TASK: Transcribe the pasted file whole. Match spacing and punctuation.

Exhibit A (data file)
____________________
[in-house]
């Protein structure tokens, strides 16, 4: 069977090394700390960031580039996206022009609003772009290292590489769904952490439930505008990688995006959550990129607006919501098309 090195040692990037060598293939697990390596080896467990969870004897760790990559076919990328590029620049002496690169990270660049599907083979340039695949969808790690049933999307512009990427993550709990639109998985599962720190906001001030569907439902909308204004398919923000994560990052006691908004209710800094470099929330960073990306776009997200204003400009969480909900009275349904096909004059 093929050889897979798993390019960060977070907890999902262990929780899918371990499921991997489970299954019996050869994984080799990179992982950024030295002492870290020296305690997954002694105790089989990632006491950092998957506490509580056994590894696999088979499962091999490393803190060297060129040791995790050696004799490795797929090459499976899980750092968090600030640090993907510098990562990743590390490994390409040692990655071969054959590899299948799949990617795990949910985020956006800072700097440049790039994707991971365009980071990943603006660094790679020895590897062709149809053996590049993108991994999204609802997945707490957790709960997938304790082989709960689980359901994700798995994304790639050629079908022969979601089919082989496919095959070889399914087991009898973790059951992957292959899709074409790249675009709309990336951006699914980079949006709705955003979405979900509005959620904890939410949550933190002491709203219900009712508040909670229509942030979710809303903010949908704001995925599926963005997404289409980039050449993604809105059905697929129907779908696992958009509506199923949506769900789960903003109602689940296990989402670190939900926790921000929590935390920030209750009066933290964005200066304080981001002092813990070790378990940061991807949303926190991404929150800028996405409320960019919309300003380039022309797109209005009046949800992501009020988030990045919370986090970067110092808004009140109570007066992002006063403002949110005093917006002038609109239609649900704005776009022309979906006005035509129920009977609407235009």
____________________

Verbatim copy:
[in-house]
């Protein structure tokens, strides 16, 4: 069977090394700390960031580039996206022009609003772009290292590489769904952490439930505008990688995006959550990129607006919501098309 090195040692990037060598293939697990390596080896467990969870004897760790990559076919990328590029620049002496690169990270660049599907083979340039695949969808790690049933999307512009990427993550709990639109998985599962720190906001001030569907439902909308204004398919923000994560990052006691908004209710800094470099929330960073990306776009997200204003400009969480909900009275349904096909004059 093929050889897979798993390019960060977070907890999902262990929780899918371990499921991997489970299954019996050869994984080799990179992982950024030295002492870290020296305690997954002694105790089989990632006491950092998957506490509580056994590894696999088979499962091999490393803190060297060129040791995790050696004799490795797929090459499976899980750092968090600030640090993907510098990562990743590390490994390409040692990655071969054959590899299948799949990617795990949910985020956006800072700097440049790039994707991971365009980071990943603006660094790679020895590897062709149809053996590049993108991994999204609802997945707490957790709960997938304790082989709960689980359901994700798995994304790639050629079908022969979601089919082989496919095959070889399914087991009898973790059951992957292959899709074409790249675009709309990336951006699914980079949006709705955003979405979900509005959620904890939410949550933190002491709203219900009712508040909670229509942030979710809303903010949908704001995925599926963005997404289409980039050449993604809105059905697929129907779908696992958009509506199923949506769900789960903003109602689940296990989402670190939900926790921000929590935390920030209750009066933290964005200066304080981001002092813990070790378990940061991807949303926190991404929150800028996405409320960019919309300003380039022309797109209005009046949800992501009020988030990045919370986090970067110092808004009140109570007066992002006063403002949110005093917006002038609109239609649900704005776009022309979906006005035509129920009977609407235009």